In mathematics two functions can be considered equal when they

represent the same function graph. This is nothing but a

set-theoretical identity. It is a nice criterion in theory bad a bad

one in practice because it is impossible to calculate all values of an

arbitrary function and this is true not only in practice but also in

theory. So mathematicians start to distinguish certain classes of

functions e.q. polynomials or power-series and prove identity theorems

about objects in those classes.

But what can be said about the equality of two arbitrary

Python-functions f and g? First of all not very much. If we define the

trivial functions

def f():pass

def g():pass

and we ask for equality the hash values will be compared and show us

that f and g are different.

On the other hand if we disassemble f and g we receive a completely

different picture:

dis.dis(f)
1 0 LOAD_CONST 0 (None)

3 RETURN_VALUE

dis.dis(g)
1 0 LOAD_CONST 0 (None)

3 RETURN_VALUE

This remains true if we add arguments to f:

def f(x):pass

dis.dis(f)
1 0 LOAD_CONST 0 (None)

3 RETURN_VALUE

Inspecting a function using dis.dis() enables us to speak about it's

"behavioural idenity".

What is it good for? Answer: for using implementations as interfaces.

Let's consider following classes:

class NotImplemented(Exception):

pass

class A(object):

def __init__(self):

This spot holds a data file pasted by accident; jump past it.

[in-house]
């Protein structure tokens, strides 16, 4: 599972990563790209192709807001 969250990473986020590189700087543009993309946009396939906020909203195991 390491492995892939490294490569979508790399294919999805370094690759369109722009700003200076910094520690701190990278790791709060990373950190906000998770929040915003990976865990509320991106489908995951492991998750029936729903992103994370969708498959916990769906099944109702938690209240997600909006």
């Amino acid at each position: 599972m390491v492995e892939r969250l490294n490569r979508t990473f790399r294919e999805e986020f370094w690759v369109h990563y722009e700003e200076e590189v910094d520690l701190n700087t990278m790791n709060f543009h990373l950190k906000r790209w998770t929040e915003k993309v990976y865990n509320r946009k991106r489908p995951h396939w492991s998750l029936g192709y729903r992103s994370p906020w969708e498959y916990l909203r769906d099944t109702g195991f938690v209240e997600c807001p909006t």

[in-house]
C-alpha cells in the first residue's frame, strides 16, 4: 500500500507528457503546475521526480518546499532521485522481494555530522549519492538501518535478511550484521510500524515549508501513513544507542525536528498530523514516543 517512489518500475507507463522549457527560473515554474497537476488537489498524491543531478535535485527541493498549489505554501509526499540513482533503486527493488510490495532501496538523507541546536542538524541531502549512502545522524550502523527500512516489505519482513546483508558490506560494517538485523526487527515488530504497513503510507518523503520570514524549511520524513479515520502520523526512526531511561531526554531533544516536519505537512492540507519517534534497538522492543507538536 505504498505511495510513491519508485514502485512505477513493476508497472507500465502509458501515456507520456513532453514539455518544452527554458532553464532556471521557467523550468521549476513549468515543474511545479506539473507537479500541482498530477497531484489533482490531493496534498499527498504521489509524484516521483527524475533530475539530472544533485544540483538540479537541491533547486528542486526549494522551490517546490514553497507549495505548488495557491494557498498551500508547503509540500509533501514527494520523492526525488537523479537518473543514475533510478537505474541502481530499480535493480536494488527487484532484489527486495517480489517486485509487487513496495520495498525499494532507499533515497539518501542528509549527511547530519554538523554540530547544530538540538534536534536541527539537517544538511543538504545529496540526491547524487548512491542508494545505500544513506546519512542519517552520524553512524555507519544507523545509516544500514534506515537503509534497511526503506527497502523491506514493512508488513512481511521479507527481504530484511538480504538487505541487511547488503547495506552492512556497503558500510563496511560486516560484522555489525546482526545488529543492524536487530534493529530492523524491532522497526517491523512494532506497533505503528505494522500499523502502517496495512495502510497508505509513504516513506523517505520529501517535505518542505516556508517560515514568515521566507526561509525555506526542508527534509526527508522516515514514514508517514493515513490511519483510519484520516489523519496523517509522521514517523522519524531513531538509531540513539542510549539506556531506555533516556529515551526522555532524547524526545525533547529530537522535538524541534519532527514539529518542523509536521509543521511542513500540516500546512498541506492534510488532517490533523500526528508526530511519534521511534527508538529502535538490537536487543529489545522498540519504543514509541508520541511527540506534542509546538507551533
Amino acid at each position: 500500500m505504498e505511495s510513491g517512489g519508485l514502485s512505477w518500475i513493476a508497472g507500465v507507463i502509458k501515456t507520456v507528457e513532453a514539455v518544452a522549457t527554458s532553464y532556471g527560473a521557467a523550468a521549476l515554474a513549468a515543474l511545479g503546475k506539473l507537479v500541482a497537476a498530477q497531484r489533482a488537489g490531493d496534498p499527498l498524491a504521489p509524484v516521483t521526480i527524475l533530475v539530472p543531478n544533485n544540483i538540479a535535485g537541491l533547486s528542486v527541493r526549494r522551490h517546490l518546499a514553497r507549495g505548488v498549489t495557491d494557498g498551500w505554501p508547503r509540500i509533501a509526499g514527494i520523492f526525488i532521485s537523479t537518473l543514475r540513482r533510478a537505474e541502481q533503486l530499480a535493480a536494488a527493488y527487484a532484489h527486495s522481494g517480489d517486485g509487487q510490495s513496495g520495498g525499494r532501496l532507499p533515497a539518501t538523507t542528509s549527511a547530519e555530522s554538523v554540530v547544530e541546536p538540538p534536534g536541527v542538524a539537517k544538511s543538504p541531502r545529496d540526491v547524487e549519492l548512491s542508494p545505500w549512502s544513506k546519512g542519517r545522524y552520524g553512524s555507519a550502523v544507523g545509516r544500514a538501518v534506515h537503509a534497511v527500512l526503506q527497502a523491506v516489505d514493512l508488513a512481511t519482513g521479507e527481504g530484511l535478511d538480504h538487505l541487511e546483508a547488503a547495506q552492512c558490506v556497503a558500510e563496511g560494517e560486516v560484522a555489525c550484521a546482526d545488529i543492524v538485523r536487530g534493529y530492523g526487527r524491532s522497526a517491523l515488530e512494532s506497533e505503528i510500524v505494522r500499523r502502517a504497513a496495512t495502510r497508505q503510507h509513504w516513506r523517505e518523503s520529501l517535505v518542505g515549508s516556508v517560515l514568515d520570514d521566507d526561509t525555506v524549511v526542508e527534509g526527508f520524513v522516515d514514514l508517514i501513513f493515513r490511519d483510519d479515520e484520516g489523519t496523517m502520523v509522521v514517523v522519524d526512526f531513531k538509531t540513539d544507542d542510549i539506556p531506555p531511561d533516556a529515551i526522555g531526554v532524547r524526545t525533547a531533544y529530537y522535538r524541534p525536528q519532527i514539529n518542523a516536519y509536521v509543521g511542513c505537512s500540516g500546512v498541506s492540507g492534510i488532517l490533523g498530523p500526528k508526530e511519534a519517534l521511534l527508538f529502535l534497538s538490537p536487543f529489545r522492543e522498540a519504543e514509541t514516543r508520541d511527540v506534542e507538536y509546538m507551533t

raise NotImplemented

We can regard class A as a "pure abstract" class. It is impossible to

create instances of A. Each subclass of A that wants to be instantiated

must override __init__. This is clearly a property of A. But a client

object that inspects A by checking the availability of methods and

scanning argument signatures will remain insensitive to this simple

fact. Thinking in Python makes live easier because we can not only

check interfaces superficially but we can inspect the code and we can

compare two code-objects on the behavioural level with a certain

accuracy.

We start with a function

def not_implemented():

raise NotImplemented

and we are not interested in the name or in the argument-signature that

remains empty but in the implementation of not_implemented() as being

prototypical for other functions.

A variant of the dis.disassemble() function ( see [1]) deliveres:

['LOAD_GLOBAL', 'NotImplemented', 'RAISE_VARARGS', 'LOAD_CONST', None,

'RETURN_VALUE']

Analyzing A.__init__ will create exactly the same token stream. A

client object that compares the token streams of __init__ and

not_implemented holds a sufficient criterion for the abstractness of A.

[1] Implementation of a stripped down variant of the dis.disassemble()

function:

def distrace(co):

"trace a code object"

code = co.co_code

n = len(code)

i = 0

extended_arg = 0

free = None

while i < n:

c = code[i]

op = ord(c)

yield opname[op]

i = i+1

if op >= HAVE_ARGUMENT:

oparg = ord(code[i]) + ord(code[i+1])*256 + extended_arg

extended_arg = 0

i = i+2

if op == EXTENDED_ARG:

extended_arg = oparg*65536L

if op in hasconst:

yield co.co_consts[oparg]

elif op in hasname:

yield co.co_names[oparg]

elif op in hasjrel:

yield (i,oparg)

elif op in haslocal:

yield co.co_varnames[oparg]

elif op in hascompare:

yield cmp_op[oparg]

elif op in hasfree:

if free is None:

free = co.co_cellvars + co.co_freevars

yield free[oparg]

list(distrace(A.__init__.func_code))

['LOAD_GLOBAL', 'NotImplemented', 'RAISE_VARARGS', 'LOAD_CONST', None,

'RETURN_VALUE']

Ciao,

Kay